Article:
Our Work: Protect, Console,
Break Fear of Oppressors

Preaching at Evening Prayer, December 8, 2019

Isaiah 11:1-9 (Inclusive Hebrew Bible, abridged)

Then a shoot shall sprout from the stump of Jesse; from Jesse’s roots, a branch will  blossom: the Spirit of the Most High will rest on you - a spirit of wisdom and understanding, a spirit of counsel and strength, a spirit of knowledge and reverence.

You will delight in obeying the Most High, and you won’t judge by appearances, or make decisions by hearsay. You will treat poor people with fairness and will uphold the rights of the land’s downtrodden.  Justice will be the belt around your waist - faithfulness will gird you up.

Then the wolf will lie down with the lamb, and the leopard will lie down with the young goat, the calf and the lion will graze together, and a little child will lead them. The lion will eat hay like the ox. The toddler will dance over the viper’s nest.

There will be no harm, no destruction anywhere in my holy mountain; for as the water fills the sea, so the land will be filled, knowing the Most High.

We are all well familiar with this reading for Advent. Its powerful vision of solidarity, of living in right relationship and communion and peace, seeps like warmed oil into our traumatized and assaulted consciousness, soothing the hurt and grief that we witness daily, offering an alternative to a world that seems to be bent upon tearing itself apart.

Many of us have become numb from overexposure to the unending stories that weigh us down, cause us to shake our heads in disbelief, wring even more tears from hearts that can’t bear to hear more.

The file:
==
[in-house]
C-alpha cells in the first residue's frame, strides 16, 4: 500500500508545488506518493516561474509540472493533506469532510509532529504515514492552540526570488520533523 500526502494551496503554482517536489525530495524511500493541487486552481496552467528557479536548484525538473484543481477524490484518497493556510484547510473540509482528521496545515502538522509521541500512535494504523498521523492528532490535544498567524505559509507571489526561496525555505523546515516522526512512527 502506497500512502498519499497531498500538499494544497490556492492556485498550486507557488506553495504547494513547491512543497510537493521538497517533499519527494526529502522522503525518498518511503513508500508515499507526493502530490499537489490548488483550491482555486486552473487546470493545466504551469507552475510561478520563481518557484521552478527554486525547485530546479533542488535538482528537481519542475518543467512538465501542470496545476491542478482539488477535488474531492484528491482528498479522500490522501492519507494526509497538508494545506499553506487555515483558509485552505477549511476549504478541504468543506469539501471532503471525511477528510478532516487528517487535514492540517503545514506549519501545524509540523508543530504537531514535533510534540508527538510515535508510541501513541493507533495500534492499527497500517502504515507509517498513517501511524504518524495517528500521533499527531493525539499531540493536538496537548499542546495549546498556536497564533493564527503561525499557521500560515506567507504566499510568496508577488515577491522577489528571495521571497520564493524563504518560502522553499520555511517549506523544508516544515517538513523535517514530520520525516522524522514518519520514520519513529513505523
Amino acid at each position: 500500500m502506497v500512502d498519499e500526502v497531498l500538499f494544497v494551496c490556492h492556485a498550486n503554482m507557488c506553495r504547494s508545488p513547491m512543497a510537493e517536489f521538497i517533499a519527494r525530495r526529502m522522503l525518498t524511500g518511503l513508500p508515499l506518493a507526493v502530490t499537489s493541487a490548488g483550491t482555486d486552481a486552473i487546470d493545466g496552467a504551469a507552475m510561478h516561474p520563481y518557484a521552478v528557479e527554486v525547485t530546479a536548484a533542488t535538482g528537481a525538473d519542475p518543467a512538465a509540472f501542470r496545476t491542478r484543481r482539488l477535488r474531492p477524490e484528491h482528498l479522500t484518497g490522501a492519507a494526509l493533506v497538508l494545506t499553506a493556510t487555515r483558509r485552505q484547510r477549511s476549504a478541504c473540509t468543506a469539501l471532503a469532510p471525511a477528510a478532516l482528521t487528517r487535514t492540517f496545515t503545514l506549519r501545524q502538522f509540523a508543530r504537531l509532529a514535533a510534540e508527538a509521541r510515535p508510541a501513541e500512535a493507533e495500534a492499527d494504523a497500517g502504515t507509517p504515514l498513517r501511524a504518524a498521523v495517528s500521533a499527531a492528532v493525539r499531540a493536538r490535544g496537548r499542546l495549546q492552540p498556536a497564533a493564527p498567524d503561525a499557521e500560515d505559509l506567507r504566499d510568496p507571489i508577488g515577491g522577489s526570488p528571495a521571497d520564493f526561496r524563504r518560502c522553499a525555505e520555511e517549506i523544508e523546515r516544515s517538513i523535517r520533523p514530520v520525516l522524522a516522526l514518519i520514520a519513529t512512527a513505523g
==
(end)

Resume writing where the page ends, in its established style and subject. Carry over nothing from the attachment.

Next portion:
How often we pray for unity in our fractured world, for the understanding of our oneness with the whole because if we had such an understanding, how could we cause hurt anywhere since we would know it would be felt everywhere.

So we keep praying for unity, not realizing that our prayers have been answered. Every time we feel the world’s pain we personally experience our oneness with the whole. Every time we anguish with life’s struggle to flourish in all its phases, every time we reach out to ease the suffering of children, and women, and old people, and indigenous people, and dying species, and defiled rivers, and animals murdered for their body parts we are aware that we are all one.

If only we could then act upon that awareness with a spirit of wisdom and understanding, with an inherent incapability to judge others by appearance, by our fair and equitable treatment of all Earth’s lives.

If only the lion and calf could lie down together and the child could play with the cobra and neither would hurt the other. If only there would never be hurt on all God’s holy mountain.

If only universal peace actually meant no more struggle, no more pain. And yet, it doesn’t, it can’t. Not in this Universe.

Life in our evolutionary Universe will always mean struggle, and tension, and hurt, and each of us in our own ways consuming the other because the death of one is necessary for the birth of the other, the struggle of one inspires and strengthens the other, and newness, and wonder, and joy, and insight, and growth can only come from the chaos of breakdown. That is the promise and the hope our Creation Story gives us.

So what hope does Isaiah’s vision hold for us? How do we find hope in the cruelty we inflict upon one another? Who is our hope?

A shoot shall sprout from the stump of Jesse and a branch shall blossom. We have long ascribed that prophecy to Jesus, forgetting how hard Jesus worked to make us understand that each of us is that shoot from Jesse’s stump. Each one of us fulfills the prophecy.